There are several limitations to this manual. The first, and most obvious, is that this guide has been constructed from published descriptions of larvae. For a few taxonomic groups the larvae of most of the local species have been described (e.g., barnacles and phoronids), but for the vast majority of groups only a portion, often a small portion, of the larvae have been described. Depending on the taxonomic group, this limitation means that one's identification of a larva may range from being pretty accurate to quite problematic. Second, this guide was to a large extent written by people who have not been trained as taxonomists. Much of it was written by undergraduate and graduate students Because of our inexperience, errors will have crept into the guide, Third, this guide is untried. We expect that as it is used the users will find errors; this is inevitable. We would love to get your feedback so that we can improve and update the volume.

We hope that a byproduct of this guide will be new descriptions of previously undescribed larvae. There are two methods to identify unknown larvae. living larvae can be removed from a plankton sample and reared until they have metaphorphosed into their adult morphology, at which point one of the numerous guides to coastal invertebrates can be used to identify the species. To a large extent this is what Thorson did for his classic volume on Danish marine invertebrate larvae (Thorson, 1946). The alternate is to spawn the adults and rear the larvae. An excellent guide to this procedure for a large number of species can be found in Strathmann (1987). We will be happy to receive new larval descriptions and incorporate them into future guides.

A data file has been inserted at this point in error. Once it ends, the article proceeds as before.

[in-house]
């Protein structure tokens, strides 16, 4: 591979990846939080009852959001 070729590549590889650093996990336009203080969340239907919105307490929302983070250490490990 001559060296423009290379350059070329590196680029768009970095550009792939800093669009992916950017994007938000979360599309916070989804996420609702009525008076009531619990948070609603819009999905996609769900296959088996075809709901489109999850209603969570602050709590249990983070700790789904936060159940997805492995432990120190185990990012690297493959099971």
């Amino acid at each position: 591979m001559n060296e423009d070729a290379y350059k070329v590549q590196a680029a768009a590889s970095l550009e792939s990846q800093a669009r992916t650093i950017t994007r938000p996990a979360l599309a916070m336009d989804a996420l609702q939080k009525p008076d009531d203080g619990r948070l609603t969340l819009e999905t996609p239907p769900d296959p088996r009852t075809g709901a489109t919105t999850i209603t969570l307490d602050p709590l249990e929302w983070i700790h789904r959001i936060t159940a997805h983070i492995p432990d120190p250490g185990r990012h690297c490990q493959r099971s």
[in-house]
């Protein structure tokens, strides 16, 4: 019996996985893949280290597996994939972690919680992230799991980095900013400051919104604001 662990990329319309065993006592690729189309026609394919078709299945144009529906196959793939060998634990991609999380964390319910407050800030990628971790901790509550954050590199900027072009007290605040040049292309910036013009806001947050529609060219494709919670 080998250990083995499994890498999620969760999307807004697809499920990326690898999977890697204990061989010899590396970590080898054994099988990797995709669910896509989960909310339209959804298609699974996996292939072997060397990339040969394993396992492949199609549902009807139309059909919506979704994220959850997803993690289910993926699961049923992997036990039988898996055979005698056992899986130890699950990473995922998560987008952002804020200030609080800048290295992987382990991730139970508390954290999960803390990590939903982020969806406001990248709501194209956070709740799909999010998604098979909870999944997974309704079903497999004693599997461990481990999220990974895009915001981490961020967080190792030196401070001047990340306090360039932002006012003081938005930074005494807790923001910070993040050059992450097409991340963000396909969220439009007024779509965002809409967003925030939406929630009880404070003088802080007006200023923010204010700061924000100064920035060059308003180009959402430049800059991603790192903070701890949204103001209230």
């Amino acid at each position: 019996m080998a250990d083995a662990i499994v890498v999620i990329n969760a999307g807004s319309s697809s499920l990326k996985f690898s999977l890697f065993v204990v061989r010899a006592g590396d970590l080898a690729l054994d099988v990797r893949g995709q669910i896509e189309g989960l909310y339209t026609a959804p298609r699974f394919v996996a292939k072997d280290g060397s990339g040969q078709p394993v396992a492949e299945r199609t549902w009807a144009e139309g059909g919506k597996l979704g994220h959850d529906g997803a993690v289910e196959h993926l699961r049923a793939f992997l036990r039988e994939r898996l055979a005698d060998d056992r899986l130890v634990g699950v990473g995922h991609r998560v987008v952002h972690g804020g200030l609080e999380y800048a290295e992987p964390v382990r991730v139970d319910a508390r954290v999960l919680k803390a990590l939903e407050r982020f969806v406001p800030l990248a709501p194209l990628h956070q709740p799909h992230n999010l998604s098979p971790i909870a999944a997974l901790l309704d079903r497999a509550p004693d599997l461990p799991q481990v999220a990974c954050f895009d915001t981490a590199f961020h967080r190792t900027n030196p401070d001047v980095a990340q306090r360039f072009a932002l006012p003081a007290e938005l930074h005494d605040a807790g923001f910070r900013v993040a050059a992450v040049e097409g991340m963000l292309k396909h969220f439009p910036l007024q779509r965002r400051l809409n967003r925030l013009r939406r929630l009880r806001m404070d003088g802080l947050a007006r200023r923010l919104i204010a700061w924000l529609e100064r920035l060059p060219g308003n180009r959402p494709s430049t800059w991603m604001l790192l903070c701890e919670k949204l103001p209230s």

During the preparation of this book we found many references in which it was obvious that researchers had raised a particular larval type through its development, but, because the purpose of the paper was something other than the publication of a larval description, none was provided. This was particularly frustrating during the writing of the chapter on bivalves. To study their potential for mariculture, many shallow-water West Coast bivalves have been raised in the lab. But few of the associated publications provide any description of the larvae. We strongly encourage researchers to include descriptions and pictures of larvae in their papers. Ideally, this description should extend across the ontogenetic stages of the larvae, presenting photographs or line drawing of the different larval stages and key characteristics that would help one to identify the larvae when found in the plankton. This information should add no more than a page or two to an article. Over time, these additions to the published descriptions will greatly expand our current knowledge.